The Rest of the Kids

A now-famous person once gave a graduation speech that probably sits in high reverence for some fellow classmates. In the speech, he talked about the future where “nerds would run the world.” Years and years of torment of the “gifted” – or what we now likely label as a form of bullying – somehow made its payoff in current times as some of the most beloved men (we don’t celebrate women very well) in the world are responsible for the devices you are reading this from, among other great advances many of us enjoy.

For some reason, to the departing seniors from the school – an “elite” one at that – he decided to take shots at a section of students at the end of his otherwise fairly entertaining speech. The exact words escape me, but he essentially said that future liberal arts majors would never find jobs.

Okay, while that could have a smidgen of truth for some who struggled when they graduated from college, it was an incredible letdown for two reasons. One, it dismissed the passions of young kids who were better equipped with pens than scalpels. Two, if he would say this to the “smartest of the smart,” then what the hell did he think of the rest of the kids on the academic spectrum?

The rest of the kids. Yeah, them.

The ones that didn’t exactly light the academic world on fire. The ones whose elementary or middle school classes didn’t have fancy names that denoted their high levels of intelligence (what up, 2IGC – Intelligent and Gifted Class!) The students who only avoided being placed into special education classes because they weren’t massive behavior problems or had passable reading ability. The kids who either squeaked by enough to get into community college, ceased their education after high school or, God forbid, went to a trade/vocational school.

It may have been that speech over fifteen years ago that does it. Maybe the experience of being teased for missing out on the top class in the third grade because I stumbled on the state reading exam brings out the worry. Perhaps the concern is in some ways influenced by failing a statistics course as a college freshman, which wasn’t helped by an absurd grading policy and a patronizing professor who only paid attention to a handful of his thirty students. Even from a privileged academic position, I wasn’t immune to the dejection that can cripple many a child.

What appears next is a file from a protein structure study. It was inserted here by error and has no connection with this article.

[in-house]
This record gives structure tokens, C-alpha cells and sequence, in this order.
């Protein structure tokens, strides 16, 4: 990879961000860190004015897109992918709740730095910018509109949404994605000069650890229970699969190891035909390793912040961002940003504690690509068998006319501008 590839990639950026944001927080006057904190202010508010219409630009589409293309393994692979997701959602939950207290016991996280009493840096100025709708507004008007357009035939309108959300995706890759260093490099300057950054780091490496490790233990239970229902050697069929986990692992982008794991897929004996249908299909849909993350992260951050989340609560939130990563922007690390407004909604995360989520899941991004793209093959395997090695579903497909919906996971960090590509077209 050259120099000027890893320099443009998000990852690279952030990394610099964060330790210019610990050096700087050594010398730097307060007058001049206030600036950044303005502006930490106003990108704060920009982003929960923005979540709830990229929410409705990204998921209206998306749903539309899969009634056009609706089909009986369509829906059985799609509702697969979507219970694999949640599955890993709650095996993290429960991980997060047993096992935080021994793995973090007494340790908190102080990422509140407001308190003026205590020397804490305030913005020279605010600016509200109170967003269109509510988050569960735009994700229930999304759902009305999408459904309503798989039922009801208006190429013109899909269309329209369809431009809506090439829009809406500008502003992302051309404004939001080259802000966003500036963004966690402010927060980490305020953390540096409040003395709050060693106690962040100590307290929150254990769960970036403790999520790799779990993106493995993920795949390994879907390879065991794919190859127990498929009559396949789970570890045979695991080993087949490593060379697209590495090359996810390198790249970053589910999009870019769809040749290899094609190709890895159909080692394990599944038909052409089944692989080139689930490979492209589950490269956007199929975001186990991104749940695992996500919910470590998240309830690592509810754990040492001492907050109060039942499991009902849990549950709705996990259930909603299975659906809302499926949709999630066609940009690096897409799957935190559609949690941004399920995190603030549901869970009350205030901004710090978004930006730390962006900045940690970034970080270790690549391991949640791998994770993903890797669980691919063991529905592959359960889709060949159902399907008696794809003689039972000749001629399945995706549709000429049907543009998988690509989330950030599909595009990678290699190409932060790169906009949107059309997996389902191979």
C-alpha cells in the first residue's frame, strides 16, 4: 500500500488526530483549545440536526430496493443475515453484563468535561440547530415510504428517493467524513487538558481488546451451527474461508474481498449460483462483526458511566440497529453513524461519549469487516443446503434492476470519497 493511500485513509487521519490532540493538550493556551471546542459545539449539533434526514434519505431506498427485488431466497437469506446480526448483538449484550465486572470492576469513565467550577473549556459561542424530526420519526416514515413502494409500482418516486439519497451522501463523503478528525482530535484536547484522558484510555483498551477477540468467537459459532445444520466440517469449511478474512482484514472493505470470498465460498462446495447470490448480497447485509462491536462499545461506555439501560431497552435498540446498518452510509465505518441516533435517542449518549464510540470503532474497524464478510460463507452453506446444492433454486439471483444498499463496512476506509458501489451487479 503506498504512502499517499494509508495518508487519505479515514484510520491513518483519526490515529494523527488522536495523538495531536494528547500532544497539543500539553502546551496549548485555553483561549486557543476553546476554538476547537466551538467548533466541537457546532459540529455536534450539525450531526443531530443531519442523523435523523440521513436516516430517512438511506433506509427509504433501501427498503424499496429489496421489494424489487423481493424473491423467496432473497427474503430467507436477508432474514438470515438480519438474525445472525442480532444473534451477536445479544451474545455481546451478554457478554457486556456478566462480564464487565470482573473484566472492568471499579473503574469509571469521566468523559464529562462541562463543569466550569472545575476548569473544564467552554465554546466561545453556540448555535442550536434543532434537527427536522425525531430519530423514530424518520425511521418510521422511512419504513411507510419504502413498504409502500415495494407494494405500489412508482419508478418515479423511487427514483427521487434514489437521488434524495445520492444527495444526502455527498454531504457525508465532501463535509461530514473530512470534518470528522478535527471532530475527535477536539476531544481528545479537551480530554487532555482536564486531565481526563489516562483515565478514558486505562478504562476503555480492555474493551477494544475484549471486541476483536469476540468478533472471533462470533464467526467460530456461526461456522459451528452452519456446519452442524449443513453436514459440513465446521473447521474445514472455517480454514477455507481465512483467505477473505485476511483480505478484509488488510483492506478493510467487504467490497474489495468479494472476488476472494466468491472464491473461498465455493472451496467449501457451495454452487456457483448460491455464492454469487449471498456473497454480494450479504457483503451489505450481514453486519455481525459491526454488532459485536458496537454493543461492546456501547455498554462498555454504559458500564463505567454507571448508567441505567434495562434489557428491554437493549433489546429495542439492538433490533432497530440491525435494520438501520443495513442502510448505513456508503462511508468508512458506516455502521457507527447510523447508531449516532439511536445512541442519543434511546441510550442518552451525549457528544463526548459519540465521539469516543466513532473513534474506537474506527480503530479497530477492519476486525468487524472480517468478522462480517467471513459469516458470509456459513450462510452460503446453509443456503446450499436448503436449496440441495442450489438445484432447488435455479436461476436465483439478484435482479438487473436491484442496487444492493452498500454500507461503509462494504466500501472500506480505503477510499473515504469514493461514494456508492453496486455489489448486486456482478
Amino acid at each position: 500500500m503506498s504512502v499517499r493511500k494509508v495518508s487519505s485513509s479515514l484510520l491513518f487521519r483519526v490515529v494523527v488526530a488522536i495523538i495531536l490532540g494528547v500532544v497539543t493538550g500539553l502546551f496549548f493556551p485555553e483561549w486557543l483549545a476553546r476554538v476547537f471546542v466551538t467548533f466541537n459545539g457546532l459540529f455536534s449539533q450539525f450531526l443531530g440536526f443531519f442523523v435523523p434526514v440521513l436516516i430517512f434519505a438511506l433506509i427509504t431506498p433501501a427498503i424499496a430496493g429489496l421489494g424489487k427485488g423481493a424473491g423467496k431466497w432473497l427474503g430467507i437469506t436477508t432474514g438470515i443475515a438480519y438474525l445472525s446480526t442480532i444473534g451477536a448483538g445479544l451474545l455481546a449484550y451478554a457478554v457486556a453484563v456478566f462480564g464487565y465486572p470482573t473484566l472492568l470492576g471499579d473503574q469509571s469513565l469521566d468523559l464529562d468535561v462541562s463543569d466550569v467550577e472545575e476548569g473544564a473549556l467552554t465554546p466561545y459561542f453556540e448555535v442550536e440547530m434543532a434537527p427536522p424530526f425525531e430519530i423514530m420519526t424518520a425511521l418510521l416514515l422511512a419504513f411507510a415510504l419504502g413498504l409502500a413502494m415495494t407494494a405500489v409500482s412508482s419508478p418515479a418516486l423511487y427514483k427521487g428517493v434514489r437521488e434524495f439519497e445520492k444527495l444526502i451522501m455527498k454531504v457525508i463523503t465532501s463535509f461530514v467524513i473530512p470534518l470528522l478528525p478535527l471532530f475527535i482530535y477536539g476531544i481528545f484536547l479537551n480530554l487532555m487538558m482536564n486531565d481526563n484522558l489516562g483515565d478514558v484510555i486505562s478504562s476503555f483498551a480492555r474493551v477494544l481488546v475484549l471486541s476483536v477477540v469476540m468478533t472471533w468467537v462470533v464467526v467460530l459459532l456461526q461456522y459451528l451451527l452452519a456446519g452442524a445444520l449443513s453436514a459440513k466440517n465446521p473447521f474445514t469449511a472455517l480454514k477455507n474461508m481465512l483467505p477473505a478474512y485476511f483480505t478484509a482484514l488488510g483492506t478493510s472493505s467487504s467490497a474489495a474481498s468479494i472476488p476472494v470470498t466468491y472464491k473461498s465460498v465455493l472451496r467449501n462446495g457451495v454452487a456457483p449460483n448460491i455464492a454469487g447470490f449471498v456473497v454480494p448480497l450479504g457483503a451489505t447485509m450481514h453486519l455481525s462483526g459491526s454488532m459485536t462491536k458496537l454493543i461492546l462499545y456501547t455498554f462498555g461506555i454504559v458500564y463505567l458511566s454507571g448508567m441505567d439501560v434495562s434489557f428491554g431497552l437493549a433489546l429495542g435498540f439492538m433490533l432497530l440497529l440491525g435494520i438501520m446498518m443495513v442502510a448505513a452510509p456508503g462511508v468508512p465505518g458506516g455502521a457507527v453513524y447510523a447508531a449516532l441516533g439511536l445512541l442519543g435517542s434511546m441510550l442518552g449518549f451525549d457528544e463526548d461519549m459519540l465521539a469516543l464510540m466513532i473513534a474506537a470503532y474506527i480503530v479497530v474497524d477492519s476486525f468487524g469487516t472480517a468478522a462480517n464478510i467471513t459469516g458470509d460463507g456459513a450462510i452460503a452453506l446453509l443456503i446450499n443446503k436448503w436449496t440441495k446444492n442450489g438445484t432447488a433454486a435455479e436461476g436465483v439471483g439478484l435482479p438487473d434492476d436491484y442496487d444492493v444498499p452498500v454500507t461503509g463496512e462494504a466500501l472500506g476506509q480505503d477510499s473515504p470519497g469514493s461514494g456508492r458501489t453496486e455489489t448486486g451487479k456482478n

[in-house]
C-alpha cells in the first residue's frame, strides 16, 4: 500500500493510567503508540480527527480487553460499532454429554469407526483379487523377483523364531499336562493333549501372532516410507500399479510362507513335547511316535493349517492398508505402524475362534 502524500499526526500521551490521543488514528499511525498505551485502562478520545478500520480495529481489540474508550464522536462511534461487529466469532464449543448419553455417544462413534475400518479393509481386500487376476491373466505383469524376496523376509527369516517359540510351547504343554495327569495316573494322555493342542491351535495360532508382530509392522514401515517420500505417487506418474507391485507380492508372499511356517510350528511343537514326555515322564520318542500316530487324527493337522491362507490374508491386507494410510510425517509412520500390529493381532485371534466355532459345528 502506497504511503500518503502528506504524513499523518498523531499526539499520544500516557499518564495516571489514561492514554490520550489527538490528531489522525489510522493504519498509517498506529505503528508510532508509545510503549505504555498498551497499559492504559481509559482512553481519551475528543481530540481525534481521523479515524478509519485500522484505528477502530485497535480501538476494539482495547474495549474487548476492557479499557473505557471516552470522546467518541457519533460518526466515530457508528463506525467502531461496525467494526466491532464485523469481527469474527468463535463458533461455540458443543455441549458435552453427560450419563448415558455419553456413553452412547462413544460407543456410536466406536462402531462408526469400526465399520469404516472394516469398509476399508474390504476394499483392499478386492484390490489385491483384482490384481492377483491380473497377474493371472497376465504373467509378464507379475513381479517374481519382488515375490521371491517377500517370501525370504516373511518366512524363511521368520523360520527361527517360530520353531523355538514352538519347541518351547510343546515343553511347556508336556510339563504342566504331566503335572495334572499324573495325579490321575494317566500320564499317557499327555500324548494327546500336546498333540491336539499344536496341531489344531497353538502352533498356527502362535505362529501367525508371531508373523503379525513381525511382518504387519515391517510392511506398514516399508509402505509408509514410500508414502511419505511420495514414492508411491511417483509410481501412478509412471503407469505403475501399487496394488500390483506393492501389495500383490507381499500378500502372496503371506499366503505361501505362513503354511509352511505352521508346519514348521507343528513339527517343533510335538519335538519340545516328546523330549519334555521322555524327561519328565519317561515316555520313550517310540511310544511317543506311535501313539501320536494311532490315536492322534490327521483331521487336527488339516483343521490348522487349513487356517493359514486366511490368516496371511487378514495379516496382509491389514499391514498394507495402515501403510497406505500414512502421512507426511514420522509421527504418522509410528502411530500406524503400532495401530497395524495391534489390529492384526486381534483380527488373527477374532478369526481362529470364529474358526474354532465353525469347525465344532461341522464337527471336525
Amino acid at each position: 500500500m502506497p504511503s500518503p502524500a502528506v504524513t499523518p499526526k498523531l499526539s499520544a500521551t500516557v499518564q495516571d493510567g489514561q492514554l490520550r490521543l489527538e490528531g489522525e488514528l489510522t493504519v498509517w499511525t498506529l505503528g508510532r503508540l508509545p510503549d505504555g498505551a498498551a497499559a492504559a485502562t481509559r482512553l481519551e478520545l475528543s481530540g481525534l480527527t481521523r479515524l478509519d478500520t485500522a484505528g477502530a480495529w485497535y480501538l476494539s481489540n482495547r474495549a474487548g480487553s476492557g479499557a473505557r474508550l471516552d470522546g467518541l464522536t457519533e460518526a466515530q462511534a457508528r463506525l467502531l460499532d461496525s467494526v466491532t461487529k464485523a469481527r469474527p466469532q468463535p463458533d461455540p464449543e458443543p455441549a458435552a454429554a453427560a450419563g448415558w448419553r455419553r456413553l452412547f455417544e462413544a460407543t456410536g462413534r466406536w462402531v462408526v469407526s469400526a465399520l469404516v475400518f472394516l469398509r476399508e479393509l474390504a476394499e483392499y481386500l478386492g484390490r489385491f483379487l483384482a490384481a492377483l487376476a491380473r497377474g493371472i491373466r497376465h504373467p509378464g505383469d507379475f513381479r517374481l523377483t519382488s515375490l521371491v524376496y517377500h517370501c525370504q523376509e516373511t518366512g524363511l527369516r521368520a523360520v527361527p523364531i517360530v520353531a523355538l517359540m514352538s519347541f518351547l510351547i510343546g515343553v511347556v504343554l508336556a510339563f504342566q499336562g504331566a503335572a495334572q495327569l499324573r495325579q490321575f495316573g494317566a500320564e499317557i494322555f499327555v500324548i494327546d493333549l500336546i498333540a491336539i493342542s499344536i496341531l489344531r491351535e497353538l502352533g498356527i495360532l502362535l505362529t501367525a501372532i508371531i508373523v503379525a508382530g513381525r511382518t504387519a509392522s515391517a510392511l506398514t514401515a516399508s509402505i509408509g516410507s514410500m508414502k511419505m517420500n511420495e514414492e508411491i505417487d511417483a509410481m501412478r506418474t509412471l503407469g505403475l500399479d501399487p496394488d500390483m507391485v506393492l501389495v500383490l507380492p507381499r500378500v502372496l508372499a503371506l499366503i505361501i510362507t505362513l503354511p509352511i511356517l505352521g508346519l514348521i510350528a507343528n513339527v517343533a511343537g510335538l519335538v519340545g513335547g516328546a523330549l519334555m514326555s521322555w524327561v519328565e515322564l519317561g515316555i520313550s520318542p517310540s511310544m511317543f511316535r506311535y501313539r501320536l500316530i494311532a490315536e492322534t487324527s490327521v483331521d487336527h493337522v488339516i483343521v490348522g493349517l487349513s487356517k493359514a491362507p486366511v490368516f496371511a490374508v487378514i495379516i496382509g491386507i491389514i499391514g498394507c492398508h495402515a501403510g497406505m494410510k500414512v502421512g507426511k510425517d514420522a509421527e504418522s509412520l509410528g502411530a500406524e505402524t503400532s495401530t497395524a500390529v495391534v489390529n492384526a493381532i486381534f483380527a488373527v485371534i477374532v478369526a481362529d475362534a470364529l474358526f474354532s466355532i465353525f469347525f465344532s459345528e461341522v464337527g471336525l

And because of that, I can’t ever help but to think about the rest of the kids.

Of course, I sort of understand why many of my classmates didn’t and likely still don’t think of them – even some of those who have gone into careers in education. The truth is that at varied points in our lives leading up to that day, we were teased, mocked and unless we knew how to throw a punch back, bullied about being kids that performed well in the classroom. For reasons too long to list here, the “dumb” kids’ were jealous of the “smart” ones, and acted out their internal frustrations. Yet, there are a handful that stand out; they didn’t have parents and guardians that had provided the best support in their struggles, they were discouraged by the people around them for trying to get better, they succumbed to peer pressure, they had undiagnosed learning disabilities.

Yet, though many of my ilk would never admit to it, collectively, we were condescending as hell towards kids who weren’t the best of students. We gave as much as we got at times, but with higher stakes involved – desires to go to college in hopes of embarking on great careers – we just didn’t use our fists. We shamed them with words, with body language and with our cliques. After all, how often did a “smart” kid roll with the disengaged?

And when it came to reading comprehension, we were at our absolute worst. The bully who couldn’t read, to use our modern speak, gave us life (displayed by a few emojis).

Those childhood experiences are ingrained in us, in fact, they shape our views of the world in ways that controversies which play out in our lives today can’t even touch. The “smart” kids that “made it” will look down upon those who work at fast food joints, and repeat the age-old cautionary tale to their kids. Pay attention in school or you’ll end up woking in McDonald’s for the rest of your life.

Yet, what if it’s not as simple as not cutting biology class? What if it all came down to how we were treated at an even younger age? What if at the ages of 7 or 8 or 9, we were told that we were inferior, dumb or stupid? What if we kept catching hell because we may have been a bit more rambunctious than we should have been?

Certainly, it’s not all that cut and dry, but the elitist mentality towards kids not as academically inclined has always infuriated me, even as I benefited from it. It angered me knowing that there were plenty of friends I came up with who could have thrived not only if they were given similar opportunities, but if they were encouraged to pursue them by their families, teachers, and most of all, their peers.

And yet, I keep thinking about that flippant comment towards a bunch of students that were encouraged by the people around them to pursue a path. If their own dreams were dismissed so easily, then it can’t bode well for the “rest of the kids. Those very kids that actually wanted me to achieve what they couldn’t.

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